Bill Flanagan

I arrived in Pittsburgh 30 years ago this year as a young TV news reporter, covering an economy in freefall. At that time, it was hard to imagine this region would re-emerge as an engine of manufacturing in America.

Suddenly, though, that’s exactly what seems to be happening.

I wrote about this welcome transition in a column in the April 13-19 edition of the Pittsburgh Business Times. Check it out via this link, or read it on the PBT’s website.

Ben Kamber

Bill Adams, senior international economist with PNC, discusses the latest developments related to the ongoing EuroZone crisis and Greek debt deal. Adams gives the Greek debt deal a C+, stating that it will keep Greece out of the headlines, but only perhaps for the time being. As for the EuroZone, Adams forecasts moderate recession for Europe in 2012, with a predicted .5 point GDP decline. But there’s positive news for the U.S., as PNC predicts America’s economy will continue on a solid expansionary path.

Nationwide, shale gas may reduce manufacturing costs by a staggering $11.6 billion by 2025. This was one of the most talked about findings from a recent study conducted by PricewaterhouseCoopers (PwC) on the impact of shale gas on U.S. manufacturing. Bob McCutcheon , managing partner of the PwC in Pittsburgh discusses the some of the studies other finding and how expansions in the chemicals, metals and industrial manufacturing industries are being fueling by the nation’s abundant supply of natural gas.

The Center for Energy at Pitt’s Swanson School of Engineering received a $22 million grant from the R.K. Mellon Foundation. Gerald Holder, dean of the Swanson School, discusses how this remarkable gift will be used by the University to expand energy materials and grid research and continue to position Pittsburgh as the center of innovation in American energy.

Our Region’s Business” airs Sundays at 11 a.m. on WPXI-TV.  Hosted by the Allegheny Conference’s Bill Flanagan, the 30-minute business affairs program is co-produced with Cox Broadcasting. The program is rebroadcast on PCNC-TV at 3:30 p.m. and 7:30 p.m. Sundays, and at 3:30 p.m. Mondays. It also airs Sundays on WJAC-TV (Johnstown-Altoona) at 6 a.m. and WTOV-TV (Wheeling-Steubenville) at 6:30 a.m.

Bill Flanagan

A key economic benefit of western Pennsylvania’s shale gas boom is the growth it is spurring for companies that supply equipment and services to the industry. Among the 750 energy companies in our region is Elliott Group, a century-old manufacturer in Jeannette, Westmoreland County.  A unit of Ebara Corporation of Japan, Elliott supplies and services turbo-machinery for the full spectrum of oil and gas, refining, LNG, petrochemical and other process and power applications. And it’s growing.  Elliott has doubled in size over the past five years, with hopes to do the same in the next five years.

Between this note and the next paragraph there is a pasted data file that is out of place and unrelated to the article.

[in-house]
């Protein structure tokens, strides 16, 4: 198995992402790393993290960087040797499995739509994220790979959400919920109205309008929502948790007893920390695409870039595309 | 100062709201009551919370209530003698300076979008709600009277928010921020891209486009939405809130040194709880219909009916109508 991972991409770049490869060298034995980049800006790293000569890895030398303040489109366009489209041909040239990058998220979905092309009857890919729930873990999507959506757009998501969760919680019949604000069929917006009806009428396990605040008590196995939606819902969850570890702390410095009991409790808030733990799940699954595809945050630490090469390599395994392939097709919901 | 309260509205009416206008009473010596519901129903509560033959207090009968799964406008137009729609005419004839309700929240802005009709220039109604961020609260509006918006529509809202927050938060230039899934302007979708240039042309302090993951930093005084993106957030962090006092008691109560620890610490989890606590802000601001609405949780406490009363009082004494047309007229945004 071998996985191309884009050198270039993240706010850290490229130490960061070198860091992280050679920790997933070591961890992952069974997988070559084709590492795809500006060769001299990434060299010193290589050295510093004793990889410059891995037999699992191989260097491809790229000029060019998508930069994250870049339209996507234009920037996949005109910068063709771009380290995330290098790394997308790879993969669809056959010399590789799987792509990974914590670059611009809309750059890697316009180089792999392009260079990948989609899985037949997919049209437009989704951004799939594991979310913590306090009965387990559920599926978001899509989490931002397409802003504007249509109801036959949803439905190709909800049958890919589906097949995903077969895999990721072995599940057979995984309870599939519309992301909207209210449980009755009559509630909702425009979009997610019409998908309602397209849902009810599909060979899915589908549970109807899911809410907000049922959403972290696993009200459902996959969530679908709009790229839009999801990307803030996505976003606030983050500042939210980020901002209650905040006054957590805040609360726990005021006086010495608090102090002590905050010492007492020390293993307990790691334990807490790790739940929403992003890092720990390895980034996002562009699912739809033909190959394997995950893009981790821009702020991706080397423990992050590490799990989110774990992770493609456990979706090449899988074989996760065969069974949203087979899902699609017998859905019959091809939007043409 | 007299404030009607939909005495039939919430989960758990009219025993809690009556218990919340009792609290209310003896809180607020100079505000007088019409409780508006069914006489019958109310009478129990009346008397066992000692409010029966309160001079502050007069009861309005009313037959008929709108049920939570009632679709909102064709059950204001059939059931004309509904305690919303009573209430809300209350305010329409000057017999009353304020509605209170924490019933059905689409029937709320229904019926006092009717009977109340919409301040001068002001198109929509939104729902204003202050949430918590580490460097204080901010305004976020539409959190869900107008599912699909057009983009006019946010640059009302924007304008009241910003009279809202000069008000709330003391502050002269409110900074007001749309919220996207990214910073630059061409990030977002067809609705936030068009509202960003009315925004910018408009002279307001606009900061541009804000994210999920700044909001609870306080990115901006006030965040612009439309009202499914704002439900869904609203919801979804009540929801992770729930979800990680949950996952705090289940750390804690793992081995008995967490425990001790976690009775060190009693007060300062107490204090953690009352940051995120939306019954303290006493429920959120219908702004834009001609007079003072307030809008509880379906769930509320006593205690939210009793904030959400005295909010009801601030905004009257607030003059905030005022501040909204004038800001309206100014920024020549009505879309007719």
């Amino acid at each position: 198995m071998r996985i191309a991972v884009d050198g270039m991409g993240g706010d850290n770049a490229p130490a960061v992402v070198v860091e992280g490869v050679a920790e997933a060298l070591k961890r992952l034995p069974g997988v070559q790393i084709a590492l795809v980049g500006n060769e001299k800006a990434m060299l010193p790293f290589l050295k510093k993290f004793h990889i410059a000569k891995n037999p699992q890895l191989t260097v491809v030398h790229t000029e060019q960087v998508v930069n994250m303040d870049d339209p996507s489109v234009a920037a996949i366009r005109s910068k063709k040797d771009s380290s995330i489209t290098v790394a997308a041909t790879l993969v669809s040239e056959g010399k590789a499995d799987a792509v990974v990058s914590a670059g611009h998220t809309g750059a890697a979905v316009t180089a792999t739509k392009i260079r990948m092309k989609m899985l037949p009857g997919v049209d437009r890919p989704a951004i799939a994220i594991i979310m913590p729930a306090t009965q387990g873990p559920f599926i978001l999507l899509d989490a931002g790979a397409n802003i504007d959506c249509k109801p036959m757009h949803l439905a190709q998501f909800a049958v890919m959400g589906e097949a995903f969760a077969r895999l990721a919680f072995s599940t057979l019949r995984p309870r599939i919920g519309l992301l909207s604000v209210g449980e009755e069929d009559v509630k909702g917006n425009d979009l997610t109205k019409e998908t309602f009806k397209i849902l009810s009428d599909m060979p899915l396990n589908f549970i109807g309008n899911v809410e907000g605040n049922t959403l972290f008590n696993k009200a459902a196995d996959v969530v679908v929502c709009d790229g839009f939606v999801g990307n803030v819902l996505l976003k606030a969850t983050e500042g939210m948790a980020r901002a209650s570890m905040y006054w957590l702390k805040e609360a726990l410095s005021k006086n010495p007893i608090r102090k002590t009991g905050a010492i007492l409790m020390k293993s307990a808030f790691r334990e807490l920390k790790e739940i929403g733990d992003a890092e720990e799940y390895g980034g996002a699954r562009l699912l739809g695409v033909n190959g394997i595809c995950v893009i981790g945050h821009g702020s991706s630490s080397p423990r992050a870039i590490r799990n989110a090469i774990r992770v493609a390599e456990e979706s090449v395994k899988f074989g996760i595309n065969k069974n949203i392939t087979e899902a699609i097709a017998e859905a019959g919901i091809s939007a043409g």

Last year the company broke ground on a new, $16 million administration building adjacent to its factory. Currently, Elliott accommodates about 420 office workers in several older buildings, one dating all the way back to 1914. When it’s completed later this year, the new Centennial Building will accommodate 500 people in an open office environment designed by Kingsland Scott Bauer Associates of Pittsburgh.

After the groundbreaking, Tony Casillo, then the chief operating officer, talked with me about Elliott’s bright future in our region and its need for skilled workers to keep up with global demand for its products and services. Check out the video below.

As the second-largest proven natural gas reserve in the world, the Marcellus Shale offers unique opportunities for economic growth in the greater Pittsburgh region.

The Pittsburgh Regional Alliance wants to both help local businesses tap into these economic opportunities and attract investment into the region and its energy supply chain.  The PRA commissioned Taimerica Management Co., an economic development firm with experience in studying how “clusters” of business can grow around strategic locations, to study the opportunities and challenges.

Taimerica analysts Ed Bee and Charlotte Baton presented early findings from their study, including an assessment of the region’s competitive position for shale gas supply chain opportunities, the community and site prep requirements related to those opportunities, and identified seven areas of the natural gas supply chain that the region is uniquely positioned to leverage for economic growth.


Consultants Ed Bee and Charlotte Baton discuss regional supply chain opportunities and the importance of training programs like ShaleNET to develop a skilled workforce.

Natural gas isn’t just about heating homes or running power plants. The Marcellus Shale boom has opened opportunities to innovate new uses such as “clean diesel” and fuel cells to power electronics.